metal folding tool

Based on the name, it should seem readily apparent what a metal folding tool does. A tool for folding metal does that – it folds metal. However, in sheet metal roofing and in other trades revolving around the use of sheet metal, a metal folding tool may have a very specialized application.

Consider that there are specialized tools known as brakes that are not typically referred to as metal folders, although they do produce folds in metal. Brakes, which are customarily fairly large, are used for creating folds at the edges of larger panels of sheet metal before the panels are even put into place.

Then there are also metal benders, which are used to create bends or “folds,” if you will, in sheet metal, but these are typically not termed as metal folding tools either. They’re typically called benders, and they’re used for starting bends in sheet metal that can be seamed, or for finishing eaves.

That brings us to the tools that are usually described as folders, such as edge folders and other dedicated folding tools. These tools are usually operated by hand and can be used to fold edges of sheet metal to start (or finish) eaves.

Malco Tools makes some of the best metal folders in the industry. Tools like their Malco Drip Edge Folding Tool are highly specialized for creating drip edges at different depths. The tool is slotted to receive a panel of sheet metal up to 22 gauge steel; the user simply slides the tool over the edge of the sheet metal and then bends it in the direction desired. It creates crisp, uniforms folds along the edges of the panel in question.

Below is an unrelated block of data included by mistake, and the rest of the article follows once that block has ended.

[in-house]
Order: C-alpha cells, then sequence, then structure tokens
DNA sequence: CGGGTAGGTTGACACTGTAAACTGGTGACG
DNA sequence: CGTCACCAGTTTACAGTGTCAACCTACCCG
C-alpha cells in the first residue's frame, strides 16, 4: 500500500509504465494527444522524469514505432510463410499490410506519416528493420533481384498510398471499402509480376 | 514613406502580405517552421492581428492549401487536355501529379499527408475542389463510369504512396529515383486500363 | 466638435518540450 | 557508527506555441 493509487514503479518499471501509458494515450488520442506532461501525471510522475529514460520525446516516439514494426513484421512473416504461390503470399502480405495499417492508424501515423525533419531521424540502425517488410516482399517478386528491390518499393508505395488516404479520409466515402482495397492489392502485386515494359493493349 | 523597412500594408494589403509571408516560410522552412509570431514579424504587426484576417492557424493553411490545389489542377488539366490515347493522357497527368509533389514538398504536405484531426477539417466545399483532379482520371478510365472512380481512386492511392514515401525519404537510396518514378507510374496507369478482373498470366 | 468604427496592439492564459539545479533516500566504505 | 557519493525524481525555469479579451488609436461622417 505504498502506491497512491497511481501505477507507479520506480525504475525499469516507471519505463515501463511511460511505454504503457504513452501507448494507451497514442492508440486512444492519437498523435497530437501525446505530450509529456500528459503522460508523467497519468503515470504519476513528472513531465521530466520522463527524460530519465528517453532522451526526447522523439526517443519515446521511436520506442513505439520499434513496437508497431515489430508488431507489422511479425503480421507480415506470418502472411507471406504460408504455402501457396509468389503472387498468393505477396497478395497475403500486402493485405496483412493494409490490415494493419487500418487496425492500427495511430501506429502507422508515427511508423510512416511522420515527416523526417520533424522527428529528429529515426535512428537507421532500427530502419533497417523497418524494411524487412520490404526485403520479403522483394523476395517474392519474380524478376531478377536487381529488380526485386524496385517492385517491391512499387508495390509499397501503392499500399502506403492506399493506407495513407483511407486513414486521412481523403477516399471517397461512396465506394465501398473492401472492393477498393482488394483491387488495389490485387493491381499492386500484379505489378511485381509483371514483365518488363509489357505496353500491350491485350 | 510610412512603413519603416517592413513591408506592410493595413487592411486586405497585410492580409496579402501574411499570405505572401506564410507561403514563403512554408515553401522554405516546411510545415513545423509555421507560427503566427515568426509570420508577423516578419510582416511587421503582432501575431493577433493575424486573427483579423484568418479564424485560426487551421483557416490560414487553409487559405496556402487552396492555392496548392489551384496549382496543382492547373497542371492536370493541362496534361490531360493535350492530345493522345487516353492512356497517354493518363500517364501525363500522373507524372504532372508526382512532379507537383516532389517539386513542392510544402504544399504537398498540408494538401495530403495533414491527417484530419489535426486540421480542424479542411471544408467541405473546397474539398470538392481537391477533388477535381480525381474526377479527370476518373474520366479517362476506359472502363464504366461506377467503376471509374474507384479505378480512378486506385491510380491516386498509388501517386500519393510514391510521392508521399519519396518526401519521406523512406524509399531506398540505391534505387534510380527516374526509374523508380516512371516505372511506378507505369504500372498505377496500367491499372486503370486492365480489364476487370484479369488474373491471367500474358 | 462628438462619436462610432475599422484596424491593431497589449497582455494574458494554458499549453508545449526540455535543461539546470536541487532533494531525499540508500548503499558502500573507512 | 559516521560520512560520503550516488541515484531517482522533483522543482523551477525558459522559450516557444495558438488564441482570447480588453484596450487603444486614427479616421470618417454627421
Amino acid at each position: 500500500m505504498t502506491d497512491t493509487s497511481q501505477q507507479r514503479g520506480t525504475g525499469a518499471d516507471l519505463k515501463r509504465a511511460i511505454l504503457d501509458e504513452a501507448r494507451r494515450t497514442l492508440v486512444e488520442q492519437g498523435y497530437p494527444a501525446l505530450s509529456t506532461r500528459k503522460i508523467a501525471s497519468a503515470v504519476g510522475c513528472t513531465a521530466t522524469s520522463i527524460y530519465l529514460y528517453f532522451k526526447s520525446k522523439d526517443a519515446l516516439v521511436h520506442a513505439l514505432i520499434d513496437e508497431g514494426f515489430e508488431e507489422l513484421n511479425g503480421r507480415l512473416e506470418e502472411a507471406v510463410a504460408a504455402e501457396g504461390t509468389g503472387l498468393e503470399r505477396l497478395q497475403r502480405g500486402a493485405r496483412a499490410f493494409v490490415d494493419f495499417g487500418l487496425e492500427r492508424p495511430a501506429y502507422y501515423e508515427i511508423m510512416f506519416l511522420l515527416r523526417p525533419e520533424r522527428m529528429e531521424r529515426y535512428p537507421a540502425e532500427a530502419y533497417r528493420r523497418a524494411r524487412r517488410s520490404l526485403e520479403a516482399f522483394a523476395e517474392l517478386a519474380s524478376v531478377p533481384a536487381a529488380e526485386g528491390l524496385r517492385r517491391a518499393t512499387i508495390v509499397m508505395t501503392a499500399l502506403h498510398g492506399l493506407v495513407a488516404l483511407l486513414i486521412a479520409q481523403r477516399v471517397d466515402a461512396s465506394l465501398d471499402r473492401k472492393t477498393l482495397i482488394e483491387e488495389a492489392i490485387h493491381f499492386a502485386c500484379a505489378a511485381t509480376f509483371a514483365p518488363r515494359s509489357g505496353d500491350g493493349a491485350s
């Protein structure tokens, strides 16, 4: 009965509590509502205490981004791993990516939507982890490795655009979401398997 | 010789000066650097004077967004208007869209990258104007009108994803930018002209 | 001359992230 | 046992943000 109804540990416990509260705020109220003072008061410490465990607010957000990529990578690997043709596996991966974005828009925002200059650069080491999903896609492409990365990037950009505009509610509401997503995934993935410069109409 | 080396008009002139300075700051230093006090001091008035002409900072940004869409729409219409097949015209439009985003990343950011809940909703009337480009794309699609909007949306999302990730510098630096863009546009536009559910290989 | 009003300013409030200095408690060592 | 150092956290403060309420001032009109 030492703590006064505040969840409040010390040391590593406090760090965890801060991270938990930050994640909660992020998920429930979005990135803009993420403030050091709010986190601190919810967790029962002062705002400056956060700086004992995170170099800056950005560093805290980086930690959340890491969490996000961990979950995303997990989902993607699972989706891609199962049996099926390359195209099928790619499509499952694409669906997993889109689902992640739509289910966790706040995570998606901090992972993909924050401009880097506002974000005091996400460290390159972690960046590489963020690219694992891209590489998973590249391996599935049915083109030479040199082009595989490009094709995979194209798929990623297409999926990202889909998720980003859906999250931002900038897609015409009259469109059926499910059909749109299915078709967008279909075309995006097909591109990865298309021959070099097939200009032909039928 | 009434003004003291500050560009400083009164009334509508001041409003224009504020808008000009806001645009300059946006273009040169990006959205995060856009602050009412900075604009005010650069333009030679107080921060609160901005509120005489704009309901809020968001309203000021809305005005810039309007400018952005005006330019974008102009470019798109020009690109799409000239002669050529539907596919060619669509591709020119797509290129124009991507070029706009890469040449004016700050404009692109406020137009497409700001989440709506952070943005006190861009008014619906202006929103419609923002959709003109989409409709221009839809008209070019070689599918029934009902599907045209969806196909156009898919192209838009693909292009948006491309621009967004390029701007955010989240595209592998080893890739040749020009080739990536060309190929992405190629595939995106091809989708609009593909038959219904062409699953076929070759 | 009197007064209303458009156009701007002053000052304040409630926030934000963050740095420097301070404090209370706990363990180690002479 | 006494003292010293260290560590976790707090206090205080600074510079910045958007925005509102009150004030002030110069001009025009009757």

The more generalized Malco Folding Tool is also indicative of a high level of quality. It is slotted and has sight holes built into it so the user can properly align the depth of the fold before making it. Made of lightweight aluminum, this metal folding tool is comfortable and easy to use and can be used with sheet metals up to the thickness of 24 gauge steel.

Like some benders, it can be used for making uniform bends in sheet metal. However, it’s highly useful for making precise folds, due to its smaller size and the nature of its use. Larger rollers are more specialized for making longer bends at the edge of a sheet of metal.

Another class of tools that make folds, at least categorically, in sheet metal, are seamers. These tools could look like either large clamps or pliers and are ideal for making bends to start seams, or folding them closed to shut them together. Also, since some of them have large handles, they afford a lot of leverage to the user so the seams can be made with minimal fatigue.

In essence, there’s always a possibility that the real difference between the two tools is primarily in name and not in function. However, as illustrated throughout this article, there are fine discrepancies in the manners in which these different tools are used, at least some of the time.

To learn more about the different types of metal folding tools, benders, seamers, pliers, and brakes that sheet metal roofers and other tradesmen routinely use, visit John Stortz & Son at STortz.com. There you’ll find plentiful resources on the use and categorization of these tools, along with the tools themselves.

Stortz has been providing the highest quality hand and power tools to its customers for well over 150 years, and they have not wavered from their motto. They believe in buying something of quality, once, for life, and they haven’t strayed from that maxim. Visit their website or give them a call at 888-847-3456 today to learn more.

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Sam Stortz
www.stortz.com - A 5th generation company established in 1853 specializing in hand tools: roofing, masonry, paint, & scraping tool categories.

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